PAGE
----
Yorkshire v Lancashire, Specsavers Championship Div 1, Headingley, 3rd day May 31, 2016

Plunkett tips balance in fascinating contest

Lancashire 196 and 41 for 1 need a further 308 to beat Yorkshire 308 and 236 (Plunkett 57, Wagner 4-71)

Liam Plunkett struck 57 batting at No. 9 © Getty Images

Clouds chasing each other across a torn, pavement-grey sky; tree branches jostling each other for room in a skittish wind; the Championship pennant tugging its flagpole in rebellious pride; a cloth sightscreen billowing at the Football Stand End; then floodlights throwing dark shadows.

It was a northern morning of stereotypical conception at Headingley on the third day of this game, a bowlers' morning too, you might think, although it seemed too cool for those who depended on swing. Spectators wrapped in their loyalties watched the cricket and they did so with a concentration that precluded other activities. For this has all the makings of a classic Roses match, albeit more an exquisite hybrid tea than a sprawling floribunda.

Yorkshire were in charge of the game when the third day began and they remain in control going into the final three sessions. A lead of 189 with seven second-innings wickets in hand at the start of play represented prosperity, and at just past three o'clock, when Jack Brooks was castled by Luke Procter, that affluence had been extended to 348.

Happily for those who revere statistical symmetry, Lancashire now need to make their seventh-highest fourth-innings score to win a first-class game and Yorkshire must concede their seventh-biggest score to lose one. The argument that the rivalry between these teams is so fierce because their approaches to cricket are so similar has been insufficiently investigated. Suddenly it is strengthened by the quiddity of numbers.

The odds, though, are by no means six to five and pick 'em. Lancashire have already lost Tom Smith, who miscued Steve Patterson to Liam Plunkett at short cover when he had made 15. Procter joined Haseeb Hameed and these two young scrappers took the total to 41 when bad light curtailed a very fine day's cricket 16.4 overs early. Lancashire will need to make the biggest total of the match to win it and they must score 308 runs in a day. Yorkshire need to take nine wickets on a pitch where no one has batted serenely. Hameed is probably looking forward to it.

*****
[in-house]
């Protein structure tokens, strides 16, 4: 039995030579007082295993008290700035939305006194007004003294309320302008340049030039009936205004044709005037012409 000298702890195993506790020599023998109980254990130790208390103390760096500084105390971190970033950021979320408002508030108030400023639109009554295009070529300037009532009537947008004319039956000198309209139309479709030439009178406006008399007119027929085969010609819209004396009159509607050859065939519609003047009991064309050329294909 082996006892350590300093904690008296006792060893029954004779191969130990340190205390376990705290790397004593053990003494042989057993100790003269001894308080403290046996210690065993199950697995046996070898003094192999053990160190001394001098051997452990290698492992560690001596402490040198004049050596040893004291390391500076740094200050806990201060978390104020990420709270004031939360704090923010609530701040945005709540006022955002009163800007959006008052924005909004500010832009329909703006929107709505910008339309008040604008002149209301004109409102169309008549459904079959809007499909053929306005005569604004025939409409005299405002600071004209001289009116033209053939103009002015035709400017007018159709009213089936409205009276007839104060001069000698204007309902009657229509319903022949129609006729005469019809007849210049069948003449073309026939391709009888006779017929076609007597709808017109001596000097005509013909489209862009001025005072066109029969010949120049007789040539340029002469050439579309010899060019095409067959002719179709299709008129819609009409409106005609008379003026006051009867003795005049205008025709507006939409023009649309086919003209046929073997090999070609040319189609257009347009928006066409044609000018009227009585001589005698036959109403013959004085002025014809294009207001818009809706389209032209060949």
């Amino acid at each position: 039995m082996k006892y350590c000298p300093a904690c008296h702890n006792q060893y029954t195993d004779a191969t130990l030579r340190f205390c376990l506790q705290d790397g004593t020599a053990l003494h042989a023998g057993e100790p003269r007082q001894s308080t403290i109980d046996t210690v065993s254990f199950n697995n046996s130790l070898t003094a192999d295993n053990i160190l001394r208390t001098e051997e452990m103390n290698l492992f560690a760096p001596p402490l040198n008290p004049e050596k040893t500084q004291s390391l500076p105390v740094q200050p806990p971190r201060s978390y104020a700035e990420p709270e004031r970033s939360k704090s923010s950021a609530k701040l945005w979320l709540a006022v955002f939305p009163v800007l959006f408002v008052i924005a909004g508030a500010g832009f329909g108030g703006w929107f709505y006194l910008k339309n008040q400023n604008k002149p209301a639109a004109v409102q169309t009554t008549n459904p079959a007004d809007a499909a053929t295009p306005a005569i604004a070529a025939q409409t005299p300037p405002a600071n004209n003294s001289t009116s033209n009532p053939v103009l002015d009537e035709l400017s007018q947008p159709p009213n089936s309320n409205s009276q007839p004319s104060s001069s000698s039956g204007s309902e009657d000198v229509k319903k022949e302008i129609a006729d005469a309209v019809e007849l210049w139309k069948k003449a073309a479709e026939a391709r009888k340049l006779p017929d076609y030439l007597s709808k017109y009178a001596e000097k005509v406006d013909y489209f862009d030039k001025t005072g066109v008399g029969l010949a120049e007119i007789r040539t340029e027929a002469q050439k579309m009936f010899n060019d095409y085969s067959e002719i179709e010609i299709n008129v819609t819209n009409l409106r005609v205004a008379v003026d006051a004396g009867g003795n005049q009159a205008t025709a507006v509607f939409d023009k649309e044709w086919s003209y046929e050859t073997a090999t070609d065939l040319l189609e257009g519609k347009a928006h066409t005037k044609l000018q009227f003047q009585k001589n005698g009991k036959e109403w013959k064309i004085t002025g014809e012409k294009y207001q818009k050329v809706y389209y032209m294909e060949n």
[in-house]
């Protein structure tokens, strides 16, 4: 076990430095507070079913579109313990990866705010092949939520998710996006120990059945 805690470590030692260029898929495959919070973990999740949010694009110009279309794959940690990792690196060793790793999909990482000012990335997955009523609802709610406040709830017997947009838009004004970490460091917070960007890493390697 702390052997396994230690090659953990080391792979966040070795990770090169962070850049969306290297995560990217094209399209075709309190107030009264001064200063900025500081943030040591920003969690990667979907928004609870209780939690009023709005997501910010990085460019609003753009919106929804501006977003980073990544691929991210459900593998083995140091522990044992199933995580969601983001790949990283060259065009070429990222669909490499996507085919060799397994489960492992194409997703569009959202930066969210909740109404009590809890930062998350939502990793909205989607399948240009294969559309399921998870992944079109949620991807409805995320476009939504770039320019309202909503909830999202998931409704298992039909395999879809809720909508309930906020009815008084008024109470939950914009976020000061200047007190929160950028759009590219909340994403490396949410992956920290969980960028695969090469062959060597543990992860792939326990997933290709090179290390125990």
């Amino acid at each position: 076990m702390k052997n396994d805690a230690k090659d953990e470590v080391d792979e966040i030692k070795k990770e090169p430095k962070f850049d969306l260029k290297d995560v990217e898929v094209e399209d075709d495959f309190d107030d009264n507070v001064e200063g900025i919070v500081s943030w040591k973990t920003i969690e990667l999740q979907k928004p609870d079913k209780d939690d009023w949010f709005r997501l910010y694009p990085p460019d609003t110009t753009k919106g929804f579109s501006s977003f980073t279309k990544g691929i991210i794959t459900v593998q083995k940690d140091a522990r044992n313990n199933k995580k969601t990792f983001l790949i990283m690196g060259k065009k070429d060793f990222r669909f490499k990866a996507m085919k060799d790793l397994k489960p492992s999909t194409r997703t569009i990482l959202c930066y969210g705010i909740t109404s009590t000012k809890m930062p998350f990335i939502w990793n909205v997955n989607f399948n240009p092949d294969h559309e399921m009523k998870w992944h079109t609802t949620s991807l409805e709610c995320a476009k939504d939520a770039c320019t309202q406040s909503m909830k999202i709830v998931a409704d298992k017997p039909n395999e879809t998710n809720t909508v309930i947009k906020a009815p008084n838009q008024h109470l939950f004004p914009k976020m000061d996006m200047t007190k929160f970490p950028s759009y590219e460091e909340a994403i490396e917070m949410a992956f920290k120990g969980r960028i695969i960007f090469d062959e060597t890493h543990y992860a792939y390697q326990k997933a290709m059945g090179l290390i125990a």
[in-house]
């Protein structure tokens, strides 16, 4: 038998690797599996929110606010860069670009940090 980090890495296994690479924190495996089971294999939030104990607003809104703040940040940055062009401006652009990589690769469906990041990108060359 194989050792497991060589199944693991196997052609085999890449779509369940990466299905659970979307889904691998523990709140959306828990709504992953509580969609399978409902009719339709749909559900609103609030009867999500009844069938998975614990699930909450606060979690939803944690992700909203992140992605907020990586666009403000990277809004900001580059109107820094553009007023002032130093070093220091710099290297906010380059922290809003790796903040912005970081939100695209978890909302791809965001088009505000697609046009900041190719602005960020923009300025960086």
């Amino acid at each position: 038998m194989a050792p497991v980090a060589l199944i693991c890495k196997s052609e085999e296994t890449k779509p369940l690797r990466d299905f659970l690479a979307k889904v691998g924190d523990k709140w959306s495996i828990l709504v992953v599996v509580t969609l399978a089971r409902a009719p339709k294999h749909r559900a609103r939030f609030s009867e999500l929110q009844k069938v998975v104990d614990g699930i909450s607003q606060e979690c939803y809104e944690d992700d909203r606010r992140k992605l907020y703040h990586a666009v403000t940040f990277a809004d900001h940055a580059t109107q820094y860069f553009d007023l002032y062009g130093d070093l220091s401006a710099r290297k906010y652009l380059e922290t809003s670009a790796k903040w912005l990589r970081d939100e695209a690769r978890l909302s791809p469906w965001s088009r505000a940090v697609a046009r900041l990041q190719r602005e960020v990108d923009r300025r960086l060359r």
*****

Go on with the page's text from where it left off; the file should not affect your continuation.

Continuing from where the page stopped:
The morning session offered cricket of the highest quality as a Lancashire attack strove to limit Yorkshire's lead. The visitors were weakened by the absence of Tom Bailey, whose side injury prevented him bowling. But such twists of fate only seem to inspire Neil Wagner, who removed Adam Lyth for 48 with the second ball of the morning when the Yorkshireman played down a line of his own imagination and lost his leg stump.

Things got even better for Lancashire as Patterson, the nightwatchman, was caught behind by Steven Croft off Smith and the irrepressible Wagner produced a fine lifter which Andrew Gale could only poke to Hameed at short leg. Inside seven overs of the morning Yorkshire had been cut down to 89 for 6 and their lead was 201.

But this Yorkshire team frequently find a way to prevent unpleasantness from degenerating into outright disaster. And they did so again as Adil Rashid tailored an innings suited to his team's needs rather than his own attacking instincts. While Tim Bresnan hit five off-side boundaries, Rashid played the role of a middle-order anchor and revealed another depth to his cricket. In consequence, 41 runs were added before Bresnan edged Procter to Liam Livingstone at first slip and departed in lofty dudgeon, having stood his ground in the belief the ball had bounced. That excellent slipper Livingstone, however, had already dropped Rashid on 10 off the same bowler; and the one he spilled may have mattered more than the one he pouched.

Plunkett came to the wicket but there was no change in Yorkshire's tactics. Rashid continued batting with the forced restraint of a naturally impish boy during the visit of a strict but well-heeled grandmother. The importance of the occasion and the possibility of reward suffocated any impulse towards transgression. The crowd's attention was undiminished, the chill air ignored. "The closeness has an air that listens," wrote Alan Ross in "JM Parks at Tunbridge Wells", a truly great poem written after the sight of the eponymous batsman making 188 against Kent in 1951 had awakened deep and various memories.

Plunkett played a fine attacking innings and the eighth-wicket stand was worth 74 runs when Rashid was caught in the short leg position off Simon Kerrigan for 34, Croft scampering round to take the catch. Plunkett continued in his merry way to a half-century, scattering the spectators on the top deck of the Kirkstall Lane End with a huge six, also off Kerrigan, two balls before holing out to Petersen for 57 from only 84 balls. By then, though, Yorkshire's lead was above 300. Sunlit pastures on a grey day.

And the cricket with ended with Hameed facing Bresnan, the two cricketers taking their roles in a deeper narrative: Haigh to JT Tyldesley, Hirst to Spooner, Macaulay to Makepeace, Bowes to Paynter, Trueman to Washbrook, Nicholson to Pilling, Old to Wood, Gough to Atherton.

"The past is never dead," wrote William Faulkner in Requiem for a Nun, "It isn't even past." And now Bresnan to Hameed…